The Polynesian head has an elongated nose and ears, while the terracotta head have a sort and protruding nose (Heyerdai Thor 93). The ears can be said to be larger than the Polynesian ears, and this is also connected to the nature of their past lifestyles of hunting and gathering. Biologically, it is believed that an animal develops wide and large ears to increase their sensitivity to the sounds of prey. Moreover, the noses are designed for a strong sensitivity to the smell of prey. This was the ancient tactic that could be used by the terracotta people to enhance their survival in the jungle. Before the end of the 14th century, it was believed that the Polynesian population also survived by hunting and gathering. However, no physical feature of the Polynesian head can be connected to such past events.
The Polynesian Easter Island head have protruding jaws, and an elongated neck. The protruding jaws are connected to their immediate relation to the initial humans (Mccall 107). Historians believe that the Polynesian head is a close semblance to the first initial man. The elongated neck might have been due to the initial shelter forms, which were basically constructed at the middle of the tree stems. Researchers argue that this neck elongation was due to their struggle to reach the basement of their houses. However, scholars have disputed the theory above citing that none of a temporarily-acquired feature can be transferred from one generation to another, since they do not affect the genetic sequence of the DNA strands. The Terracotta head on the other hand has short jaws and neck. The basic argument for this is the difference in genetic characters, and this has also not been connected to any of their past ways of life.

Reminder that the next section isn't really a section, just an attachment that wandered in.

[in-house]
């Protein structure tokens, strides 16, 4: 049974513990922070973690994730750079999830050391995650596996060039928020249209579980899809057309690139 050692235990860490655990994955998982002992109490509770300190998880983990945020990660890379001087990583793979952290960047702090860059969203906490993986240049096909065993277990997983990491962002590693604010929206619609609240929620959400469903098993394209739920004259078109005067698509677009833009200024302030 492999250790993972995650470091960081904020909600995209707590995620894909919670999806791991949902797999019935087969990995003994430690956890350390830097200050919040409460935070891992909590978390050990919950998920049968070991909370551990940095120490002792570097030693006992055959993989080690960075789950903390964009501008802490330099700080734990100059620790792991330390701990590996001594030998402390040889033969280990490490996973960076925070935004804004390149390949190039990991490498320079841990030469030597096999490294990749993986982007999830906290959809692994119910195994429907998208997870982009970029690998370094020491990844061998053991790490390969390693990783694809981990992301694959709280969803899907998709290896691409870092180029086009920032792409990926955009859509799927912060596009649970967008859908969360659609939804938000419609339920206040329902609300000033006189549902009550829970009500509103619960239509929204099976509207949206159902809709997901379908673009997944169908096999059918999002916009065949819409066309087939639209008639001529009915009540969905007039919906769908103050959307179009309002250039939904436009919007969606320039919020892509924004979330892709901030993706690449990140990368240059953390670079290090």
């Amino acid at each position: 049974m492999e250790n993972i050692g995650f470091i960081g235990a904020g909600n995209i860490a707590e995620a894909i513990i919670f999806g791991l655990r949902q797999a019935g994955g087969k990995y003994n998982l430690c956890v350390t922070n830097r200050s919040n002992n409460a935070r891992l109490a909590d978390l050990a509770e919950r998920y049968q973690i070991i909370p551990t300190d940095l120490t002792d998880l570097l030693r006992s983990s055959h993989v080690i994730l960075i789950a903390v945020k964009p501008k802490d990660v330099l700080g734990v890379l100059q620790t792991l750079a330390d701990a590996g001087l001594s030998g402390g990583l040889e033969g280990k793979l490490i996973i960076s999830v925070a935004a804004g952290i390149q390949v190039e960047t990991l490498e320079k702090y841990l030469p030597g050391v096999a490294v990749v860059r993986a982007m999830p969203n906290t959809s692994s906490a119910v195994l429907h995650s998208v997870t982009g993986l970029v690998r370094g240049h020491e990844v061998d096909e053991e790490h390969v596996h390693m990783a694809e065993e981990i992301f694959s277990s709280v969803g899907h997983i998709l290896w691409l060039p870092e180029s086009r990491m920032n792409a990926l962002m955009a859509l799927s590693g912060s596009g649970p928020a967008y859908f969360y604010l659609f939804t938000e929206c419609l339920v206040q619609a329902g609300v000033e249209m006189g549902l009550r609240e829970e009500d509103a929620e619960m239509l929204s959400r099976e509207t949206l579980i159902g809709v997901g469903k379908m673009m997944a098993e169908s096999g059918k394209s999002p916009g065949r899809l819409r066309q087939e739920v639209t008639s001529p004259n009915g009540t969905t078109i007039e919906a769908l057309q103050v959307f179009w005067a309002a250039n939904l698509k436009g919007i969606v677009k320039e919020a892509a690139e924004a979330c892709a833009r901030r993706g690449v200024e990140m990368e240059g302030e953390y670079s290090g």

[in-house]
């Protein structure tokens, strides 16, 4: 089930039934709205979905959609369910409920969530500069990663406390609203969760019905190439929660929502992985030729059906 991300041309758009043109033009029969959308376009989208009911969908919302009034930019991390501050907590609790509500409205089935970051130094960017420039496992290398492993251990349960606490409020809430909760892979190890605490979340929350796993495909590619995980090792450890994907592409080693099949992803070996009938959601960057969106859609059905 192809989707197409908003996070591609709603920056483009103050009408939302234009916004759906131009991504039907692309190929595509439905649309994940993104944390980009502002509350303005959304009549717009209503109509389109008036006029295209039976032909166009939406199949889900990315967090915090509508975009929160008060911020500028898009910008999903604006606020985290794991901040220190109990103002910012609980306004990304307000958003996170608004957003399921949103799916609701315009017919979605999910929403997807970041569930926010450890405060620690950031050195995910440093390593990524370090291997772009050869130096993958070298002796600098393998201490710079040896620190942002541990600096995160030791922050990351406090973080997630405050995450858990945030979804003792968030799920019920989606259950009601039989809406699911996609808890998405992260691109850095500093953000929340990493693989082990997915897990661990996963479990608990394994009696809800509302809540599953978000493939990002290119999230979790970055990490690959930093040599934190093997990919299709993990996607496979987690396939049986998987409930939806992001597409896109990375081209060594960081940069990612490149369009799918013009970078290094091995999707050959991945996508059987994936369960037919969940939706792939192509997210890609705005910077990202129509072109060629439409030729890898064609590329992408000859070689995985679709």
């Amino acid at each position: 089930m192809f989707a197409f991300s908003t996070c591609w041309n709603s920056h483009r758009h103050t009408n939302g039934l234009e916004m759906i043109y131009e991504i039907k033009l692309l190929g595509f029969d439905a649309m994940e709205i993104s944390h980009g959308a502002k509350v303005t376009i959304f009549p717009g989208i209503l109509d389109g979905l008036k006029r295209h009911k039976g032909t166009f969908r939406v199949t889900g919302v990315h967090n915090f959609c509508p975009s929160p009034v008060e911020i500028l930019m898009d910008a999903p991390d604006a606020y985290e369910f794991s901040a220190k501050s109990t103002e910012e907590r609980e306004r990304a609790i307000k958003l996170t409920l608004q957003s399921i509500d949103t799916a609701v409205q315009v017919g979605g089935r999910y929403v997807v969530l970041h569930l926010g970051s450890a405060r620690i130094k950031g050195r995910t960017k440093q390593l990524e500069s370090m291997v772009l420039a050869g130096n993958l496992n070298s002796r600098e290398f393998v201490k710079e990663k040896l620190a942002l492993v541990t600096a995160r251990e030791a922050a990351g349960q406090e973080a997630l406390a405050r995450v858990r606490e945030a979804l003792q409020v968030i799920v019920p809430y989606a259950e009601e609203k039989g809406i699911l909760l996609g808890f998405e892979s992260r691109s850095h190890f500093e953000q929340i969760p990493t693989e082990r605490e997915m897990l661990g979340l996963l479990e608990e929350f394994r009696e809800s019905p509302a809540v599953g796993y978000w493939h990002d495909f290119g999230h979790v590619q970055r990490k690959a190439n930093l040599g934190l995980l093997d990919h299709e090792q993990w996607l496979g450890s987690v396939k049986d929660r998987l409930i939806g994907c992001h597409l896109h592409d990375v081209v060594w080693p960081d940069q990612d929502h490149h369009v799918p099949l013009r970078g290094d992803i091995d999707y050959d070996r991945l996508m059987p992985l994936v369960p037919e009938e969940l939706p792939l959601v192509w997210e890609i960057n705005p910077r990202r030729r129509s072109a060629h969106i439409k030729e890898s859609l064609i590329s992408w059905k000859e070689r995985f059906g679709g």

The Polynesian Easter island head and the Terracotta head have similarities and differences based upon their physical look, and by digging deep into the characteristics, one is likely to notice that the differences are also a show of the difference in lifestyles of the ancient people. Variations are observed in their noses, eyes, jaws, hair brows, and even the eye sockets. The general construction also portrays some differences that are significant for learning the history of the Polynesian and Terracotta people.
Heyerdai Thor, Pavel Pavel. The walking Moai of Easter Island. Oceania: KLuwer academic publishers, 2015.
Mccall, Grant. Rapanui (Easter Island). Rapanui: Pacific Islands, 2015.
Rupert, Mathews. Easter Island:Encyclopaedia of prehistory. Oceania: Plenum Publishers, 2015.
Van Tilburg, Jo Anne. Easter Island. Oceania: Kluwer academic Press, 2015.
Van Tilburg, Joe Anne. Remote possibilities. Rapa Nui: Rapa Nui publishers, 2016.